In this day and age, networks are everywhere.
A D V E R T I S E M E N T
The Internet has also revolutionized not only the computer world, but the lives of millions in a variety of ways even in the “real world”. We tend to take for granted that computers should be connected together. In fact, these days, whenever I have two computers in the same room, I have a difficult time not connecting them together!
Given the ubiquitousness of networking, it's hard to believe that the field is still a relatively young one, especially when it comes to hooking up small computers like PCs. In approaching any discussion of networking, it is very useful to take a step back and look at networking from a high level. What is it, exactly, and why is it now considered so important that it is assumed that most PCs and other devices should be networked?
- Basics - Explains the protocols and how they work together
- Media - Describes the cabling and various media used to send
data between multiple points of a network.
- Architecture - Describes some popular network architectures. A
network architecture refers to the physical layout (topology) of a
network along with the physical transmission media (Type of wire,
wireless, etc) and the data access method (OSI Layer 2). Includes
ethernet, Token Ring, ARCnet, AppleTalk, and FDDI. This main area of
the networking tutorial can and should be skipped by those learning
networking and read later.
- Other Transport Protocols - Describes IPX/SPX, NetBEUI, and
- Functions - Explains some of the functionality of networking
such as routing, firewalls and DNS.
- Further Details - Gives information about some protocols not
covered in the "Basics" section. In the future, it will include more
information about packet fragmentation and re-assembly along with
more details about UDP and especially TCP and TCP connections.
- More Complex functions - Documents multicasting, dynamic
routing, and network management
- Applications - Documents how some of the applications work such
as ping and traceroute. In the future, it will cover telnet, Rlogin,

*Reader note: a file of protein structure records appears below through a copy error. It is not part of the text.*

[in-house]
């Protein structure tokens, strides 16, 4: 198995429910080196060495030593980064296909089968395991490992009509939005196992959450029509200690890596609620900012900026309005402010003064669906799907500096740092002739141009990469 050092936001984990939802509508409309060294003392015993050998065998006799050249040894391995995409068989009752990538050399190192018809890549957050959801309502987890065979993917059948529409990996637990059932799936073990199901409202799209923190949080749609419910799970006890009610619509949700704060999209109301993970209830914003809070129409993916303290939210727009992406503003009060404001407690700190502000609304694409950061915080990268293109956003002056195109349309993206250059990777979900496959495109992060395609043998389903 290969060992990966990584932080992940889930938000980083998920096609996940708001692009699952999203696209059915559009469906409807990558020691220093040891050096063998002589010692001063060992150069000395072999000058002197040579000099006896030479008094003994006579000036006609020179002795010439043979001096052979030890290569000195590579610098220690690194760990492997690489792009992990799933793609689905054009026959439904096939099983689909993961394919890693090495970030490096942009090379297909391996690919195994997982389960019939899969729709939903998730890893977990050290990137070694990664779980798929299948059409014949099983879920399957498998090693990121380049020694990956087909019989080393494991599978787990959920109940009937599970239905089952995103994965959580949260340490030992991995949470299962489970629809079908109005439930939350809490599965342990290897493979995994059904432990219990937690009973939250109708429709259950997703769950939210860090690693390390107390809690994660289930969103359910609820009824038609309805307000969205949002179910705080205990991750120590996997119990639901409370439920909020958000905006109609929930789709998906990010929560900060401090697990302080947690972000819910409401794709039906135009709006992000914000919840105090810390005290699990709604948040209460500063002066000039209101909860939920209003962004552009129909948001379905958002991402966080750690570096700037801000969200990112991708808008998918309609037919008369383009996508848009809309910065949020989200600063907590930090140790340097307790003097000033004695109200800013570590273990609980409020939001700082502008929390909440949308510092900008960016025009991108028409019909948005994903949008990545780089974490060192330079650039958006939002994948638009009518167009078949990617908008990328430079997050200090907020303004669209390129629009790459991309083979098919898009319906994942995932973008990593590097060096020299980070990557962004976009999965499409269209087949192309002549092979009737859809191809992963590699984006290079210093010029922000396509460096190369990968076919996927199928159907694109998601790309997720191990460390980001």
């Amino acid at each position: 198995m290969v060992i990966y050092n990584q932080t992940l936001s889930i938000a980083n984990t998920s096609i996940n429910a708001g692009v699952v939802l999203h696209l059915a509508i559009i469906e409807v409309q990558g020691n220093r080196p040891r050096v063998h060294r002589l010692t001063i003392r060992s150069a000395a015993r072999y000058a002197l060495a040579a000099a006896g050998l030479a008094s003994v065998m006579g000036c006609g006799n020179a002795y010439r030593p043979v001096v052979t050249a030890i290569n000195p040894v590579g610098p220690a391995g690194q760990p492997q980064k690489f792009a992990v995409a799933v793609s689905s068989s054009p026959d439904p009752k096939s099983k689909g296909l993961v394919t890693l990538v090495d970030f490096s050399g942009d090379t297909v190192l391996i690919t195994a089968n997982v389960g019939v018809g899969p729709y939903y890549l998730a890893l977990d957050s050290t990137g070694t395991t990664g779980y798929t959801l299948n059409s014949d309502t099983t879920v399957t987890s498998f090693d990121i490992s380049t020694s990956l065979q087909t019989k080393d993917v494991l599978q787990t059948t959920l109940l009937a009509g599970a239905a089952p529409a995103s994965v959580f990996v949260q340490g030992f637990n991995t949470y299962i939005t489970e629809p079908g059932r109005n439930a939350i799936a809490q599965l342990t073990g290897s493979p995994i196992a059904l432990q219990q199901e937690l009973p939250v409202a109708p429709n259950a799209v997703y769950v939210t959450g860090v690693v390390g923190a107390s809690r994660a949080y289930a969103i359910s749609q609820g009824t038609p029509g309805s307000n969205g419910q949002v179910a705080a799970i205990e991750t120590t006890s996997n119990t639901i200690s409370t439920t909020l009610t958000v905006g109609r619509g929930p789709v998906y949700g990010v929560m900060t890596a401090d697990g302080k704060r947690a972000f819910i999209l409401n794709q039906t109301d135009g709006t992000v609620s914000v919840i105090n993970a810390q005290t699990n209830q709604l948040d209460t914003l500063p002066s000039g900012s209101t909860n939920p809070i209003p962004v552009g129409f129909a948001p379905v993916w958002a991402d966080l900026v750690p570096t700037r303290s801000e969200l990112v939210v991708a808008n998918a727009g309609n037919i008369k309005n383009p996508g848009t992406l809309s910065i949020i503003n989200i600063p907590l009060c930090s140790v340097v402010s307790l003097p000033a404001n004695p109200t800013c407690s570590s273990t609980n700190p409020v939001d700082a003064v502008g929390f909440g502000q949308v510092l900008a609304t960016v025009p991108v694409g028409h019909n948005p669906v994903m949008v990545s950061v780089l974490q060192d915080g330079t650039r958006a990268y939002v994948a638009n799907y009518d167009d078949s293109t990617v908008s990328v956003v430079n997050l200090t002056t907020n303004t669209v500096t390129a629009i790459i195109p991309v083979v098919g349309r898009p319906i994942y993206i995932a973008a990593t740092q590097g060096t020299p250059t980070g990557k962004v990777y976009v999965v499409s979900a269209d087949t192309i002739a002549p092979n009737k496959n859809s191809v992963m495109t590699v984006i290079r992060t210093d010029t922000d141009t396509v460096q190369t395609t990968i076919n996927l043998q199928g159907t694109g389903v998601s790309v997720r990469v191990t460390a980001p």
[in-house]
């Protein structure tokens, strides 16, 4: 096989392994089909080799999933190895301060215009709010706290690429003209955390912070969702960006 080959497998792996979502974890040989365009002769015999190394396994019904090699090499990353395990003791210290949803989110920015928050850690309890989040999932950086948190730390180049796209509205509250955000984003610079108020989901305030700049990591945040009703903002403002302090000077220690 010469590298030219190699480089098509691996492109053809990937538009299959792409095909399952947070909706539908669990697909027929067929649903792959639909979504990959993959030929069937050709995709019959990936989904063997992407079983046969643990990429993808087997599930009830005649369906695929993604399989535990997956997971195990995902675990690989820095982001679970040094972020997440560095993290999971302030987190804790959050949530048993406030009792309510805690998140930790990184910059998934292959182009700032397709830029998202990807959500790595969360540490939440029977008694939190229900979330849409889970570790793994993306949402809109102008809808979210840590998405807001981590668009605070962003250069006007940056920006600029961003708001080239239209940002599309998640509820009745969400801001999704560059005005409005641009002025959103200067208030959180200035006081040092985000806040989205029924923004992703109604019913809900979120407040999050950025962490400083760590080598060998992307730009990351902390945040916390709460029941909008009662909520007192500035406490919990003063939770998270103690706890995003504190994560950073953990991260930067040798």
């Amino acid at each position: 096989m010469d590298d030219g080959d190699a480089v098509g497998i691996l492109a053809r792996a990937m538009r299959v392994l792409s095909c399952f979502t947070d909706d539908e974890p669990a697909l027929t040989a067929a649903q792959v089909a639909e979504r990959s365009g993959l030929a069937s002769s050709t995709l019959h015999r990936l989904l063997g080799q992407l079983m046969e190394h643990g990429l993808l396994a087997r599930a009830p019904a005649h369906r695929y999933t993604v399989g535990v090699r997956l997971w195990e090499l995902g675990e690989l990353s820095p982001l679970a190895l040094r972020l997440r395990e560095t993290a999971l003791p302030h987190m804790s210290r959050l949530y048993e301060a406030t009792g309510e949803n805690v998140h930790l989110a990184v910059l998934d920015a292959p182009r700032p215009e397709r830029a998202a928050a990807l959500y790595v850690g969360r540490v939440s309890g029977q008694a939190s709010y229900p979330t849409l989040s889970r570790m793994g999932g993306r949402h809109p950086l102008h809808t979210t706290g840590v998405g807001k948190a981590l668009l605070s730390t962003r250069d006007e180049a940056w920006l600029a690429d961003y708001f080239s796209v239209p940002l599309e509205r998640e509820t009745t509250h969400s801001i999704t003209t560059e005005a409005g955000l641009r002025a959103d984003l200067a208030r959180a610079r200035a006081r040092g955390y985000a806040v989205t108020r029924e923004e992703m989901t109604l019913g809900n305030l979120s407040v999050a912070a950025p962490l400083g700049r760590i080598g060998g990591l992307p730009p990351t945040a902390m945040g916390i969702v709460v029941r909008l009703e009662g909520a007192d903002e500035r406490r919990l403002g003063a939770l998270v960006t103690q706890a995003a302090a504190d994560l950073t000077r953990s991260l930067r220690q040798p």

- Other Concerns - Includes installing drivers, network operating
systems, applications, wide area networks, backing up the network
and troubleshooting the network.
- References - Includes a reference list of terms, RFCs and
The reader may read this networking tutorial in any order, but for beginners,
it would be best to read through from the beginning with the exception of
sections 2 (media), 3 (architecture), and 4 (other). At some point, however, the
reader should be able to break from the basics and read about routing and IP
masquerading. There are no links to various reading material or software
packages inside this networking tutorial, except under the references section.
This is because it is more structured, and makes it easier to keep the
networking tutorial current.
This networking tutorial will first talk about the network basics so the
reader can get a good grasp of networking concepts. This should help the reader
understand how each network protocol is used to perform networking. The reader
will be able to understand why each protocol is needed, how it is used, and what
other protocols it relies upon. This networking tutorial explains the data
encapsulation techniques in preparation for transport along with some of the
network protocols such as IP, TCP, UDP, ICMP, and IGMP. It explains how ARP and
RARP support networking. In functional areas, such as routers, several examples
are given so the user can get a grasp on how networking is done in their
particular situation. This networking tutorial covers routing, IP masquerading,
and firewalls and gives some explanation of how they work, how they are set up,
and how and why they are used. Firewalls and the available packages are
described, but how to set them up is left to other documentation specific to the
operating system and the package. Application protocols such as FTP and Telnet
are also briefly described. Networking terms are also explained and defined.
This networking tutorial explains the setup of networking functions using
Linux Redhat version 6.1 as an operating system (OS) platform. This will apply
to server functions such as routing and IP masquerading. For more documentation
on setting up packages, read documentation on this web site and other locations
specific to the operating system and the package. If you know how to set up
other operating servers such as Windows NT, you can apply the information in
this networking tutorial to help you understand how to configure services on
that OS platform.
This networking tutorial was written because I perceived a need for a basic
networking document to explain how these networking services work and how to set
them up, with examples. It will help a novice to learn networking more quickly
by explaining the big picture concerning how the system works together. I have
seen much good networking documentation, but little that explains the theory
along with practical setup and applications.